Feras M Ghazawi, Rami Darwich, Michelle Le, Elham Rahme, Andrei Zubarev, Linda Moreau, Julia Valdemarin Burnier, Denis Sasseville, Miguel N Burnier, Ivan V Litvinov
Background In the developed countries, uveal melanoma is the most common primary intraocular malignancy in adults. Little is known about the epidemiological and geographical distribution of uveal melanoma in Canada.
Methods To determine the incidence patterns and geographical distribution of uveal melanoma cases in Canada, we conducted the first comprehensive, population-based national study of this malignancy across all Canadian provinces and territories during 1992–2010 years. We examined two independent population-based registries: the Canadian Cancer Registry and Le Registre Québécois du Cancer using corresponding International Classification of Diseases for Oncology-3rd edition codes for all histological subtypes of uveal melanoma.
Results We report that 2215 patients were diagnosed with uveal melanoma, of which 52.1% were males. The average -annual incidence rate of uveal melanoma in Canada was 3.75 cases per million individuals per year (95% CI 3.60 to 3.91). Overall, we report a steady increase in uveal melanoma incidence with an annual increase of 0.074 cases per million individuals per year. Significant differences in the incidence rates of uveal melanoma between Canadian provinces and territories were noted, where the highest crude incidence was in British Columbia and Saskatchewan with rates of 6.38 and 5.47 cases per million individuals per year, respectively.
Conclusions This work, for the first time, defines the disease burden of uveal melanoma in Canada and highlights important longitudinal, geographical and spatial differences in the distribution of uveal melanoma in Canada.
Jacquelyn M Davanzo, Elaine M Binkley, James F Bena, Arun D Singh
Background/Aim Molecular prognostication provides clinically applicable prognostic information for patients with uveal melanoma. Most ocular oncologists recommend intensive metastatic surveillance for patients with high-risk tumours. However, socioeconomic variables may limit a patient’s ability to adhere to recommended surveillance. We aim to analyse socioeconomic data from patients with uveal melanoma who underwent molecular prognostication to determine which variables influence adherence.
Methods This was a retrospective review of 107 consecutive patients who were diagnosed and treated for uveal melanoma from January 2014 to June 2015. Patients were categorised into low/unknown risk and high risk for metastasis. The low-risk group was followed with hepatic ultrasonography every 6 months. The high-risk group was followed with more frequent hepatic imaging or incorporation of hepatic CT/MRI into the surveillance protocol. Adherence to surveillance recommendations was recorded for the first 2 years following primary treatment. Socioeconomic data including age at diagnosis, baseline systemic staging, gene expression profile status, marital status, insurance, distance of primary residence, median household income and Charlson Comorbidity Index score were recorded. Frequency/modality of imaging and metastatic status were also recorded.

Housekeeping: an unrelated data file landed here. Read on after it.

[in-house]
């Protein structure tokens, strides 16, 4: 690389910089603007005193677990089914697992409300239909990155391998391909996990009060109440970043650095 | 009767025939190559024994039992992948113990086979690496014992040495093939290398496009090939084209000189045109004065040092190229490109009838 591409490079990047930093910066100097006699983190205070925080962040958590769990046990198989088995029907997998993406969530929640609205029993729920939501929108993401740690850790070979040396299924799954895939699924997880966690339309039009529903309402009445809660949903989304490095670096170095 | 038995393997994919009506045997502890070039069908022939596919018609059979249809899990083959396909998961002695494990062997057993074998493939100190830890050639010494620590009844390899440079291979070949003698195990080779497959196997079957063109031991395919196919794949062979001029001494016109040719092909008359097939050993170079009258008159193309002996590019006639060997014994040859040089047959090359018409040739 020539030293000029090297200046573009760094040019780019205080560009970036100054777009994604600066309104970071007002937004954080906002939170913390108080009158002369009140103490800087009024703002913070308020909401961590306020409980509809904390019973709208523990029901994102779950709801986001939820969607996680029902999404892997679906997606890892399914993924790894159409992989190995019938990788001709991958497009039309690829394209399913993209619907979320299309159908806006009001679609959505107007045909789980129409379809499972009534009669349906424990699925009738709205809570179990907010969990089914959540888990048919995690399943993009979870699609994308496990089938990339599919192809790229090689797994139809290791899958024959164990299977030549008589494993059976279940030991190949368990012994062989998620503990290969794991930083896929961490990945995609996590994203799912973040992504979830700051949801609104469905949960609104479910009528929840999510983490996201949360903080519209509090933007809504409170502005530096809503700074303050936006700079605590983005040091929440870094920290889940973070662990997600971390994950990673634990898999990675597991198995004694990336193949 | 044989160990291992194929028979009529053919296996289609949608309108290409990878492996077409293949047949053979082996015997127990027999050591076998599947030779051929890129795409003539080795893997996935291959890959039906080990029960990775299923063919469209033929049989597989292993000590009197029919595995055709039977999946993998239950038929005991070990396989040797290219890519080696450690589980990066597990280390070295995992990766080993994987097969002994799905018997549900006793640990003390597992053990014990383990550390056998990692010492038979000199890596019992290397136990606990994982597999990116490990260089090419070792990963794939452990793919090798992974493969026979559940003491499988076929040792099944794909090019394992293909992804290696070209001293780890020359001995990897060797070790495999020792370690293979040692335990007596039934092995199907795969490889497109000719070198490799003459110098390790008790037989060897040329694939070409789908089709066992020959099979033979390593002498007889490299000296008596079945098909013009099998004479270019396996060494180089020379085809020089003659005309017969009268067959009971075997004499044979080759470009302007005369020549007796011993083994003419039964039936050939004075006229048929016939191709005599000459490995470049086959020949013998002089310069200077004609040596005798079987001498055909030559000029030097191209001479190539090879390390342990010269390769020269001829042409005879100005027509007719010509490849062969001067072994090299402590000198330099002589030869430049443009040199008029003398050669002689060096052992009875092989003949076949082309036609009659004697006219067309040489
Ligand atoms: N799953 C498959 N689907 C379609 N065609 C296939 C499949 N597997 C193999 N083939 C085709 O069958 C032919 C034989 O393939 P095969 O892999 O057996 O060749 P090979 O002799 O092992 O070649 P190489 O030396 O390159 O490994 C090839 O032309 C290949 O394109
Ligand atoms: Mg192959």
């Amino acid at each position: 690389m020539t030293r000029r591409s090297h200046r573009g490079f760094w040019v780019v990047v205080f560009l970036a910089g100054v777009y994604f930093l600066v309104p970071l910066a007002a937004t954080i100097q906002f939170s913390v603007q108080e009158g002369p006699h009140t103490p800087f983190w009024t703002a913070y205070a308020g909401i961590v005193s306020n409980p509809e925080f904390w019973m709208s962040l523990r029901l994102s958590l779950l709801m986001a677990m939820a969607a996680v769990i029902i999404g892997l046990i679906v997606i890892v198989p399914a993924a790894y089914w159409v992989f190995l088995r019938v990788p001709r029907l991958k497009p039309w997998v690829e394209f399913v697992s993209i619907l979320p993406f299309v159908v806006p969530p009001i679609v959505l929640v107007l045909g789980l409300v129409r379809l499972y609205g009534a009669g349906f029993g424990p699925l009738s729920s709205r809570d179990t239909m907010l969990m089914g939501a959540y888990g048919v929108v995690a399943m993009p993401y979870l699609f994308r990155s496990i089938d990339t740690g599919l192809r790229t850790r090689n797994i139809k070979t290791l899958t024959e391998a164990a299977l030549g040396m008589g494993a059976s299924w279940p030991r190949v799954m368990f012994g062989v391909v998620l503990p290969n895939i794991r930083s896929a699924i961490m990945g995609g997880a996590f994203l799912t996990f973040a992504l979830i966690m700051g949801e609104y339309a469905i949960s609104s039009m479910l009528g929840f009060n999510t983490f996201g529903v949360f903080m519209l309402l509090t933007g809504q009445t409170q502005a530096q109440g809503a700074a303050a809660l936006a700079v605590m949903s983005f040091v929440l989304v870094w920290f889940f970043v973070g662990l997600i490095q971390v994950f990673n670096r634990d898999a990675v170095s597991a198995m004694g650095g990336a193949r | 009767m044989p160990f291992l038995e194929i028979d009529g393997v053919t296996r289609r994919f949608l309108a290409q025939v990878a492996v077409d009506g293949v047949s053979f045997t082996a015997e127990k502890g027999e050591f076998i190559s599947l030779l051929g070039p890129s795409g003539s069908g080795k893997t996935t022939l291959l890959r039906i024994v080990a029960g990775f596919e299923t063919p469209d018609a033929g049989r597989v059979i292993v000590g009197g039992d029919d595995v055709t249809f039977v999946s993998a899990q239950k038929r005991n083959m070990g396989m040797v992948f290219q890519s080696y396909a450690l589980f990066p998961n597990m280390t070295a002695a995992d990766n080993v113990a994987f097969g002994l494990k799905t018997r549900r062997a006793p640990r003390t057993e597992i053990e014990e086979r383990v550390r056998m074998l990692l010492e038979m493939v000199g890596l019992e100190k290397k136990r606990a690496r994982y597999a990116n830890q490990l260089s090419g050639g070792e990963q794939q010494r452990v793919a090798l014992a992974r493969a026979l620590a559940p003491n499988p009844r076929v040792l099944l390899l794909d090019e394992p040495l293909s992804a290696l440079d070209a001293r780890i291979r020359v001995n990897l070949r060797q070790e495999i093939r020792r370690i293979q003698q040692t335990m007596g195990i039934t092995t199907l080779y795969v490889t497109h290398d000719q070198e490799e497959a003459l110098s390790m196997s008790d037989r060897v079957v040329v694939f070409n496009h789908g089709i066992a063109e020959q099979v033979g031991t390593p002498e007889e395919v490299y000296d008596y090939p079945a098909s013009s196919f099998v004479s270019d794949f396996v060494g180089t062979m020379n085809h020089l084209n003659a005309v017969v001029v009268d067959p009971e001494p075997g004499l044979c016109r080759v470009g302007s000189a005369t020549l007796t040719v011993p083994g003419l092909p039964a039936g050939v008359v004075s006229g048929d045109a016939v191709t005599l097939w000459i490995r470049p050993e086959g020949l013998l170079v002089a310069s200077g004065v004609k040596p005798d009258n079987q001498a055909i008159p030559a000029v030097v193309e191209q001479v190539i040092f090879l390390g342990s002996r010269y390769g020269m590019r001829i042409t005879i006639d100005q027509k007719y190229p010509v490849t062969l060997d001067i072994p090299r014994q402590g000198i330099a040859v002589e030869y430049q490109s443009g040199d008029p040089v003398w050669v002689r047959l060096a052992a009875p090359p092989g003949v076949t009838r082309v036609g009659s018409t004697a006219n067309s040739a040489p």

Results High-risk patients were more likely to develop metastasis than low-risk/unknown-risk patients (p<0.001). High-risk patients were more likely to have scans at baseline (p=0.008) and to have expected scans relative to low-risk/unknown-risk patients (p<0.001). There was no significant relationship between the likelihood of adhering to recommended surveillance and the other variables analysed.
Conclusions Prognostic risk level is a significant predictor of surveillance and remains significant after adjustment for socioeconomic variables. Adherence to surveillance recommendations for high-risk patients may translate into improved survival.
Raksha Rao, Santosh G Honavar, Vijayanand Palkonda Reddy
Background/aim To report the outcomes of retinoblastoma group E eyes with neovascular glaucoma (NVG) treated conservatively with intravenous chemotherapy and investigate factors associated with eye salvage and secondary enucleation.
Methods This is a retrospective, comparative, interventional case series. The outcome measures were life salvage, eye salvage and vision salvage.
Results Of the 37 eyes managed by intravenous chemotherapy, secondary enucleation was necessary in 21 eyes (group 1) and eye salvage was possible in 16 eyes (group 2). A comparison of both groups revealed significant difference with group 1 demonstrating greater duration of symptoms (18.8 weeks vs 5.4 weeks, p=0.016), greater intraocular pressure (IOP) at presentation (36 mm Hg vs 30 mm Hg, p=0.044), greater increase in corneal diameter (1.52 mm vs 0.50 mm, p=0.013) and the presence of sterile orbital cellulitis (9 vs 1, p=0.023). Further, the risk factors for secondary enucleation by univariate analysis were duration of symptoms >10 weeks (p=0.003), presenting IOP >26 mm Hg (p=0.045), buphthalmos (p=0.014) and sterile orbital cellulitis (p=0.023) and by multivariate analysis were age at presentation >6 months (p=0.012) and buphthalmos (p=0.017). At a mean follow-up of 20.5 months, none of the patients in either group developed systemic metastasis.
Conclusion For retinoblastoma group E eyes presenting with NVG, the chance of eye salvage with intravenous chemotherapy is better when the age at diagnosis is <6 months, duration of symptoms is <10 weeks, IOP is <26 mm Hg, and in the absence buphthalmos and sterile orbital inflammation.